Clinical features of suspected Ebola cases referred to the Moyamba ETC, Sierra Leone: Challenges in the later stages of the 2014 outbreak
Arranz, Javier; Lundeby, Karen Marie; Hassan, Shoaib; Fuentes, Luis Matías Zabala; Garcés, Pedro San José; Haaskjold, Yngvar Lunde; Bolkan, Håkon Angell; Krogh, Kurt; Jongopi, James; Mellesmo, Sindre; Jøsendal, Ola; Øpstad, Åsmund; Svensen, Erling; Kamara, Alfred Sandy; Roberts, David P.; Stamper, Paul D.; Austin, Paula; Moosa, Alfredo J.; Marke, Dennis; Berg, Åse; Blomberg, Bjørn; Riera, Melcior
Journal article, Peer reviewed
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Original versionBMC Infectious Diseases. 2016, 16, 308 10.1186/s12879-016-1609-9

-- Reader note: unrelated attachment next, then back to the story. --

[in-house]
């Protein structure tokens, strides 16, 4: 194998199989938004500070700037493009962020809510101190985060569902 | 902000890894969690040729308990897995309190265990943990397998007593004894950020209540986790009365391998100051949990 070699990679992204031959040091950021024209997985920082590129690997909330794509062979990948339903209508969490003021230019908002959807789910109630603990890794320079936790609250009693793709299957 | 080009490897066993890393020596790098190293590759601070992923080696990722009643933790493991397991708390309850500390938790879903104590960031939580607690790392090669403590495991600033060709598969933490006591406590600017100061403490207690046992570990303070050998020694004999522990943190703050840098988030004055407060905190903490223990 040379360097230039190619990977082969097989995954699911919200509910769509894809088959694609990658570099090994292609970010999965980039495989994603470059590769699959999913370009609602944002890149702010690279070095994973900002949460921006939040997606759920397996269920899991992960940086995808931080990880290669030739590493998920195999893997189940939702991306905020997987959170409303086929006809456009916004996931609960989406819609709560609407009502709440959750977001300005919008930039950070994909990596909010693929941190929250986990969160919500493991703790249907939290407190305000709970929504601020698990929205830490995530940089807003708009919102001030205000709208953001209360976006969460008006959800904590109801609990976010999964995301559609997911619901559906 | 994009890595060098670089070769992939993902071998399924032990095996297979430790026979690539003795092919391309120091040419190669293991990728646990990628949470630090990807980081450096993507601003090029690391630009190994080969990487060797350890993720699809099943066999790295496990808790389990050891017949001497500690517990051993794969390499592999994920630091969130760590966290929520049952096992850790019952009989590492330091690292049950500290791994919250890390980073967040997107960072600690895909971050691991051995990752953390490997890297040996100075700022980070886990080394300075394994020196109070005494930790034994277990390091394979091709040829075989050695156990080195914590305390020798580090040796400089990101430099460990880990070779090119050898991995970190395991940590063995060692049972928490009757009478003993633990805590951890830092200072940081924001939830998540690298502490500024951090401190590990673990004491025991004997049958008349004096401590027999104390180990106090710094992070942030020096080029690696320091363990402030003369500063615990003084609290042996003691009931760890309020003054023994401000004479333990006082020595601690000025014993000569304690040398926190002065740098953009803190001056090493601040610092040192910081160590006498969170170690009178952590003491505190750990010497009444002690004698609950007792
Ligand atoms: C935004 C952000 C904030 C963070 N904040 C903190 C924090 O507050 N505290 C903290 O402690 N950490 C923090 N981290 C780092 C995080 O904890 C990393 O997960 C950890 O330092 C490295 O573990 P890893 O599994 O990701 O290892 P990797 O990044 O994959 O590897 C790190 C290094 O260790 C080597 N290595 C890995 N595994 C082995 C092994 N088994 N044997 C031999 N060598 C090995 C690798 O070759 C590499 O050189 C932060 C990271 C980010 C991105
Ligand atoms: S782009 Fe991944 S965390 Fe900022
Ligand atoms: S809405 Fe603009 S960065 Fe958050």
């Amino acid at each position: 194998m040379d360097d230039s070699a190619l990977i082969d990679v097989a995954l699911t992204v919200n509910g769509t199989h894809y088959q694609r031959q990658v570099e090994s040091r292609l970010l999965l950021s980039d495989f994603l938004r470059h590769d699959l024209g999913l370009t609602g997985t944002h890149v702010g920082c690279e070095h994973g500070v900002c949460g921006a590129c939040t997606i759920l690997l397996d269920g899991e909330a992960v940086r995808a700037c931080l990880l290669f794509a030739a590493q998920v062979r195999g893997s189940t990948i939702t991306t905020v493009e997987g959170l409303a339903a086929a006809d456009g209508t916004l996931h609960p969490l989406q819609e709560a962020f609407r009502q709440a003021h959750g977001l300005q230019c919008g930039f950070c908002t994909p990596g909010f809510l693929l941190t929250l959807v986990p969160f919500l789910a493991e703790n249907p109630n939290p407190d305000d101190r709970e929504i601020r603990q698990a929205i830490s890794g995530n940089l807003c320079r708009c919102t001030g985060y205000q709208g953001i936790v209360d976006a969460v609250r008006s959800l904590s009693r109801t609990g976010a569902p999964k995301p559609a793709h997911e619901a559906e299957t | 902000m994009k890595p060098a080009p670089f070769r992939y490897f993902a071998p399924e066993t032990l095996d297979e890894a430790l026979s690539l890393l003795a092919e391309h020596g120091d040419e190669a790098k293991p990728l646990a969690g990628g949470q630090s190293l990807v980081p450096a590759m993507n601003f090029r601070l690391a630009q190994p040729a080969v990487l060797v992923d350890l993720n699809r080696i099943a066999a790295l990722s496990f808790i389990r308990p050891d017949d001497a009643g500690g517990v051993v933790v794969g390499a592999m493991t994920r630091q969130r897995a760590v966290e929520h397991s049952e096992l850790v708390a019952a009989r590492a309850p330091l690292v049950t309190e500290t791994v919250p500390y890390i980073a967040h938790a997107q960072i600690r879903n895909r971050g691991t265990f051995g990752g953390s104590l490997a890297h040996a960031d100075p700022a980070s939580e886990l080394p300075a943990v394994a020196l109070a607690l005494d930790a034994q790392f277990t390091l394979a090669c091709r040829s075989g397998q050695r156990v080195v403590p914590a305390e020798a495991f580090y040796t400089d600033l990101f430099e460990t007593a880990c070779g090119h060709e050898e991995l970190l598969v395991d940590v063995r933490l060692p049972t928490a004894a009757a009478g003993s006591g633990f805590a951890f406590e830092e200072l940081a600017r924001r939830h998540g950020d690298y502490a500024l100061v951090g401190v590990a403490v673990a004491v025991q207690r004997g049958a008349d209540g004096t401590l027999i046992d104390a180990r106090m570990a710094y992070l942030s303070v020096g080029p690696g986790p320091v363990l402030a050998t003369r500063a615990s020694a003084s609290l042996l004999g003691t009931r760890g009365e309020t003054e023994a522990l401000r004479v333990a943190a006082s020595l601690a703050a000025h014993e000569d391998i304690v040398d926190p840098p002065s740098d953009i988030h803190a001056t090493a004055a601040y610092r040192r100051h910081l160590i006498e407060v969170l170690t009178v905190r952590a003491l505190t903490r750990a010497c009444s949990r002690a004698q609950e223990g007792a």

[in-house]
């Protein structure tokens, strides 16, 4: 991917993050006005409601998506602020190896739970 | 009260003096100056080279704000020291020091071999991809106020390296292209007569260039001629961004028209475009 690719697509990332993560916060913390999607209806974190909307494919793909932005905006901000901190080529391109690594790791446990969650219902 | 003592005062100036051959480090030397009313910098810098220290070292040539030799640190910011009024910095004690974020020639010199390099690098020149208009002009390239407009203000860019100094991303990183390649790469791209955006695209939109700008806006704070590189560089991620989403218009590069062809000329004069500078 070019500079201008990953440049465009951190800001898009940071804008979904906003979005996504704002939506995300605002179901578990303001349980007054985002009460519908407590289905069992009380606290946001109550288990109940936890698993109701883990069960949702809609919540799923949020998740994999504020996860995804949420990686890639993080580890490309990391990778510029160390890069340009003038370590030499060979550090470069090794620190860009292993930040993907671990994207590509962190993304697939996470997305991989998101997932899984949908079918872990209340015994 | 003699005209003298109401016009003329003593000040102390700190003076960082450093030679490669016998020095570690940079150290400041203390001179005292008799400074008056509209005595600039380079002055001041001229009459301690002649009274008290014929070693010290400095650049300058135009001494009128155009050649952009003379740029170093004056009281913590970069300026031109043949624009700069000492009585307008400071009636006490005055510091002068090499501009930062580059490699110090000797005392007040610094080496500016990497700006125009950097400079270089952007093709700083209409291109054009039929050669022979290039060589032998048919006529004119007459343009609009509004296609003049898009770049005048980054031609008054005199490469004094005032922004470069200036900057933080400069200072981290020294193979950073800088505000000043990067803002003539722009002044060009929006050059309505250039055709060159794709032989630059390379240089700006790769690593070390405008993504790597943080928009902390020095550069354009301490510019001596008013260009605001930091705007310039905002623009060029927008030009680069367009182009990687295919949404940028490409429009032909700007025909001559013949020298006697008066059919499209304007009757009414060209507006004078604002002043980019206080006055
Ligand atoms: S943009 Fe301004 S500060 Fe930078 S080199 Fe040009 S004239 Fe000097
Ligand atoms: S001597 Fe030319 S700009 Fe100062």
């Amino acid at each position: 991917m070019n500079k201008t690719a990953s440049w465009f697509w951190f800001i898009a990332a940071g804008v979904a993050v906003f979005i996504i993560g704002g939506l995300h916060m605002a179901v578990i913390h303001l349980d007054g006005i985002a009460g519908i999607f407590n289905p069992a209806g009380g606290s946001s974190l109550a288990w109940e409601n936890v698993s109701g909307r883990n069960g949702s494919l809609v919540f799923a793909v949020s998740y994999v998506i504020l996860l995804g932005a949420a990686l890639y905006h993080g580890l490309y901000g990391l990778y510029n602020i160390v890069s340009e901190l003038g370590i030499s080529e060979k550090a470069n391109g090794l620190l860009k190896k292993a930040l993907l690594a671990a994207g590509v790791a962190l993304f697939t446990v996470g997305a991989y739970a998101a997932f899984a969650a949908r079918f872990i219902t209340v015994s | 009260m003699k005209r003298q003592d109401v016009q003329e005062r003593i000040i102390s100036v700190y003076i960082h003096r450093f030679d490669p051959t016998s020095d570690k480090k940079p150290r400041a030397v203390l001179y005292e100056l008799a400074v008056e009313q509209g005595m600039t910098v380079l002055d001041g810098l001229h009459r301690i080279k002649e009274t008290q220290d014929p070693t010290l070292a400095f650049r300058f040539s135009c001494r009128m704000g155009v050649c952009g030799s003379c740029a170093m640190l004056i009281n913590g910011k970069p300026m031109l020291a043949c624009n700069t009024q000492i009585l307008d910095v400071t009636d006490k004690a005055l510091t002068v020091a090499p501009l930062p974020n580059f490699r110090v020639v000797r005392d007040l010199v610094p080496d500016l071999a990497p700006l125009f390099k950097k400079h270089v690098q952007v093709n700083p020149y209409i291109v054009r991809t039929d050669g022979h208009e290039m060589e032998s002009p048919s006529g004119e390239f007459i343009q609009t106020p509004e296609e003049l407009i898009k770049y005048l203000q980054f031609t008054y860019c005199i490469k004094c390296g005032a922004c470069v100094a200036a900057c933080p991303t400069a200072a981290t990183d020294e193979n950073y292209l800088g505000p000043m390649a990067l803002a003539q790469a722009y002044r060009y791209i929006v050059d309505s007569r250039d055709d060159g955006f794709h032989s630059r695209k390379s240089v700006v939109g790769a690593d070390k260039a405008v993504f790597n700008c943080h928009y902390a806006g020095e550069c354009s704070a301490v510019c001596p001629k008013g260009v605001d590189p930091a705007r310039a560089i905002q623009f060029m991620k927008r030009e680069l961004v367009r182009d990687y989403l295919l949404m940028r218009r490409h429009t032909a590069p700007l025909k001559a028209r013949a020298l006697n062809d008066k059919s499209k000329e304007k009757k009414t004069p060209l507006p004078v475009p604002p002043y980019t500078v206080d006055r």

Background The last ebola virus disease (EVD) outbreak has been the most important since 1976. EVD cases decreased drastically in Sierra Leone at the beginning of 2015. We aim to determine the clinical findings and evolution of patients admitted to an Ebola treatment center (ETC) during the epidemic’s late phase. Methods We analyze retrospectively data of patients admitted to the Moyamba ETC (December 2014-March 2015). Patients were classified in EVD or non-EVD patients according to the results of Ebola virus real-time reverse transcription polymerase chain reaction (ZAIRE-RT-PCR). Results Seventy-five patients were included, 41.3 % were positive for ZAIRE-RT-PCR. More women (68 % vs 28 %, p = 0.001) were EVD-positive. More EVD patients had previous contact with an Ebola patient (74.2 % vs 36.3 %, p < 0.001). At admission, EVD patients were more likely to have fatigue (96.7 %, p < 0.001), diarrhea (67.7 %, p = 0.002), and muscle pain (61.3 %, p = 0.009); but only objective fevers in 35.5 % of EVD patients. The most reliable criteria for diagnosis were: contact with an Ebola patient plus three WHO symptoms (LR + =3.7, 95 % CI = 1.9–7.3), and positive contact (LR + =2.3, 95 % CI = 1.15–4.20). Only 45.2 % of EVD patients developed fevers during stay, but 75 % developed gastrointestinal symptoms. Non-EVD patients had gastrointestinal problems (33 %), respiratory conditions (26.6 %), and others such as malaria, HIV or tuberculosis with a mortality rate of 11.4 %. vs 58 % in EVD group (p < 0.001). Conclusions More non-EVD patients were admitted in the outbreak’s late phases. The low percentage of initial fever highlights the need to emphasize the epidemiological information. EVD patients presented new symptoms getting worse and requiring closer follow-up. Diagnoses of non-EVD patients were diverse with a remarkable mortality, presenting a challenge for the health system.